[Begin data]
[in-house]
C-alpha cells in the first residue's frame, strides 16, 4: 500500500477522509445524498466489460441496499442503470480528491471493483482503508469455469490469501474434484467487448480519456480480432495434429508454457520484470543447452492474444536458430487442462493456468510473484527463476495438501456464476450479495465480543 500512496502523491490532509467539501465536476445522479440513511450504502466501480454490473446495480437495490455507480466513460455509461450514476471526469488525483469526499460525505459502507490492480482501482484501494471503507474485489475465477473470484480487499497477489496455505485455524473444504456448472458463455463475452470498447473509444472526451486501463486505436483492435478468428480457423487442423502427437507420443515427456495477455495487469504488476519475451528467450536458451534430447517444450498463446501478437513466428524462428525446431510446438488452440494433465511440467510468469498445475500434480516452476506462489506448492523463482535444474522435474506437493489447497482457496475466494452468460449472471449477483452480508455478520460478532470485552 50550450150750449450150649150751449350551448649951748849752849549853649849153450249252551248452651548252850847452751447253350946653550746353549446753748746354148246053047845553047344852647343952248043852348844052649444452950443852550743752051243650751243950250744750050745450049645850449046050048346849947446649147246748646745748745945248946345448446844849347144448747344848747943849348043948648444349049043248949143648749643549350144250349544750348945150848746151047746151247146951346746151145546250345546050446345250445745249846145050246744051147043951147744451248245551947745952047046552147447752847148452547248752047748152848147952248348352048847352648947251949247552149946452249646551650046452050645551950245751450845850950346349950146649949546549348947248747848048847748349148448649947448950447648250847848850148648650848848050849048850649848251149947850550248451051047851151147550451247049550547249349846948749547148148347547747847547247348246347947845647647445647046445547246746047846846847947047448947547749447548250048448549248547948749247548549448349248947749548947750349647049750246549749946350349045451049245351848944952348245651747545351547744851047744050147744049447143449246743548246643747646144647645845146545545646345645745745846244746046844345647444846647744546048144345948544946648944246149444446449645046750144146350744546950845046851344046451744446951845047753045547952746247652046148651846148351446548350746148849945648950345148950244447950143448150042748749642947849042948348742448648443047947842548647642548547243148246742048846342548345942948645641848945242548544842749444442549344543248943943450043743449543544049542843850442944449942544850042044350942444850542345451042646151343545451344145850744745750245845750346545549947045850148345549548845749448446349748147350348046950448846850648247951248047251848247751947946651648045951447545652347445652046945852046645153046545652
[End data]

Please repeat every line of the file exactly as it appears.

[in-house]
C-alpha cells in the first residue's frame, strides 16, 4: 500500500477522509445524498466489460441496499442503470480528491471493483482503508469455469490469501474434484467487448480519456480480432495434429508454457520484470543447452492474444536458430487442462493456468510473484527463476495438501456464476450479495465480543 500512496502523491490532509467539501465536476445522479440513511450504502466501480454490473446495480437495490455507480466513460455509461450514476471526469488525483469526499460525505459502507490492480482501482484501494471503507474485489475465477473470484480487499497477489496455505485455524473444504456448472458463455463475452470498447473509444472526451486501463486505436483492435478468428480457423487442423502427437507420443515427456495477455495487469504488476519475451528467450536458451534430447517444450498463446501478437513466428524462428525446431510446438488452440494433465511440467510468469498445475500434480516452476506462489506448492523463482535444474522435474506437493489447497482457496475466494452468460449472471449477483452480508455478520460478532470485552 50550450150750449450150649150751449350551448649951748849752849549853649849153450249252551248452651548252850847452751447253350946653550746353549446753748746354148246053047845553047344852647343952248043852348844052649444452950443852550743752051243650751243950250744750050745450049645850449046050048346849947446649147246748646745748745945248946345448446844849347144448747344848747943849348043948648444349049043248949143648749643549350144250349544750348945150848746151047746151247146951346746151145546250345546050446345250445745249846145050246744051147043951147744451248245551947745952047046552147447752847148452547248752047748152848147952248348352048847352648947251949247552149946452249646551650046452050645551950245751450845850950346349950146649949546549348947248747848048847748349148448649947448950447648250847848850148648650848848050849048850649848251149947850550248451051047851151147550451247049550547249349846948749547148148347547747847547247348246347947845647647445647046445547246746047846846847947047448947547749447548250048448549248547948749247548549448349248947749548947750349647049750246549749946350349045451049245351848944952348245651747545351547744851047744050147744049447143449246743548246643747646144647645845146545545646345645745745846244746046844345647444846647744546048144345948544946648944246149444446449645046750144146350744546950845046851344046451744446951845047753045547952746247652046148651846148351446548350746148849945648950345148950244447950143448150042748749642947849042948348742448648443047947842548647642548547243148246742048846342548345942948645641848945242548544842749444442549344543248943943450043743449543544049542843850442944449942544850042044350942444850542345451042646151343545451344145850744745750245845750346545549947045850148345549548845749448446349748147350348046950448846850648247951248047251848247751947946651648045951447545652347445652046945852046645153046545652